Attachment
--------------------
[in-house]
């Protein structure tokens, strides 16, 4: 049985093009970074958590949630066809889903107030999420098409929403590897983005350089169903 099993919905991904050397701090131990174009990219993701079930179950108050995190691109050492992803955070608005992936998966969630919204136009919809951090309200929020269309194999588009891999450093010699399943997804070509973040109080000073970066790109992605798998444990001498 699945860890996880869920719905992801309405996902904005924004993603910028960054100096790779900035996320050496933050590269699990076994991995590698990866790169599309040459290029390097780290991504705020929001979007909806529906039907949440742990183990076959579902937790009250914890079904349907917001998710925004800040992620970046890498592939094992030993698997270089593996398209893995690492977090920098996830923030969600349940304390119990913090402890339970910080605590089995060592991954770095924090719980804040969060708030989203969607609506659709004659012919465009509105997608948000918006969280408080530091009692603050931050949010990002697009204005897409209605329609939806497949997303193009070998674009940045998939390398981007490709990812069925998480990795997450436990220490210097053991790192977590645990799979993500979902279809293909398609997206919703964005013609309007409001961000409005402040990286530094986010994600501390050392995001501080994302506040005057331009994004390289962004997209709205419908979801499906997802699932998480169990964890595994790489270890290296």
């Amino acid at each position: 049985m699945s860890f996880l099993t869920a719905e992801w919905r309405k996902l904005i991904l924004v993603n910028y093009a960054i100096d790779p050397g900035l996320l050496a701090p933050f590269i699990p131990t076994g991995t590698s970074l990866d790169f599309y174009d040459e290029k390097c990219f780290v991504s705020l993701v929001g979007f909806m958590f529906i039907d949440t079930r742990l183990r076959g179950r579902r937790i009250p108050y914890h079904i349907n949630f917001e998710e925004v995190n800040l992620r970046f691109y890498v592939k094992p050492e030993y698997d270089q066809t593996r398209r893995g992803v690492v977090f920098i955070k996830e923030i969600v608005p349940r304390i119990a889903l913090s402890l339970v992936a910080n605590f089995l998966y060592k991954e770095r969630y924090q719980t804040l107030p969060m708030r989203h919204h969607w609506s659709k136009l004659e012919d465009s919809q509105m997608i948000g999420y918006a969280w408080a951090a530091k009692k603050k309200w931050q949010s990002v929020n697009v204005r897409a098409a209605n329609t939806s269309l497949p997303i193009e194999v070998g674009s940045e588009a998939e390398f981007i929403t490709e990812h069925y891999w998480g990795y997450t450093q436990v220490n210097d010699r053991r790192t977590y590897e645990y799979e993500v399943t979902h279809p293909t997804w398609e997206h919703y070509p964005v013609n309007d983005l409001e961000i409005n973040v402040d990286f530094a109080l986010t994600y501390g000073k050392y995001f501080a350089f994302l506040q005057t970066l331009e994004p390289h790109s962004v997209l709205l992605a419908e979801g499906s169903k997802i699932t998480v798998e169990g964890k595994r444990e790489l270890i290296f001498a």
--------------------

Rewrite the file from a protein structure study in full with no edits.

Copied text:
[in-house]
């Protein structure tokens, strides 16, 4: 049985093009970074958590949630066809889903107030999420098409929403590897983005350089169903 099993919905991904050397701090131990174009990219993701079930179950108050995190691109050492992803955070608005992936998966969630919204136009919809951090309200929020269309194999588009891999450093010699399943997804070509973040109080000073970066790109992605798998444990001498 699945860890996880869920719905992801309405996902904005924004993603910028960054100096790779900035996320050496933050590269699990076994991995590698990866790169599309040459290029390097780290991504705020929001979007909806529906039907949440742990183990076959579902937790009250914890079904349907917001998710925004800040992620970046890498592939094992030993698997270089593996398209893995690492977090920098996830923030969600349940304390119990913090402890339970910080605590089995060592991954770095924090719980804040969060708030989203969607609506659709004659012919465009509105997608948000918006969280408080530091009692603050931050949010990002697009204005897409209605329609939806497949997303193009070998674009940045998939390398981007490709990812069925998480990795997450436990220490210097053991790192977590645990799979993500979902279809293909398609997206919703964005013609309007409001961000409005402040990286530094986010994600501390050392995001501080994302506040005057331009994004390289962004997209709205419908979801499906997802699932998480169990964890595994790489270890290296």
């Amino acid at each position: 049985m699945s860890f996880l099993t869920a719905e992801w919905r309405k996902l904005i991904l924004v993603n910028y093009a960054i100096d790779p050397g900035l996320l050496a701090p933050f590269i699990p131990t076994g991995t590698s970074l990866d790169f599309y174009d040459e290029k390097c990219f780290v991504s705020l993701v929001g979007f909806m958590f529906i039907d949440t079930r742990l183990r076959g179950r579902r937790i009250p108050y914890h079904i349907n949630f917001e998710e925004v995190n800040l992620r970046f691109y890498v592939k094992p050492e030993y698997d270089q066809t593996r398209r893995g992803v690492v977090f920098i955070k996830e923030i969600v608005p349940r304390i119990a889903l913090s402890l339970v992936a910080n605590f089995l998966y060592k991954e770095r969630y924090q719980t804040l107030p969060m708030r989203h919204h969607w609506s659709k136009l004659e012919d465009s919809q509105m997608i948000g999420y918006a969280w408080a951090a530091k009692k603050k309200w931050q949010s990002v929020n697009v204005r897409a098409a209605n329609t939806s269309l497949p997303i193009e194999v070998g674009s940045e588009a998939e390398f981007i929403t490709e990812h069925y891999w998480g990795y997450t450093q436990v220490n210097d010699r053991r790192t977590y590897e645990y799979e993500v399943t979902h279809p293909t997804w398609e997206h919703y070509p964005v013609n309007d983005l409001e961000i409005n973040v402040d990286f530094a109080l986010t994600y501390g000073k050392y995001f501080a350089f994302l506040q005057t970066l331009e994004p390289h790109s962004v997209l709205l992605a419908e979801g499906s169903k997802i699932t998480v798998e169990g964890k595994r444990e790489l270890i290296f001498a």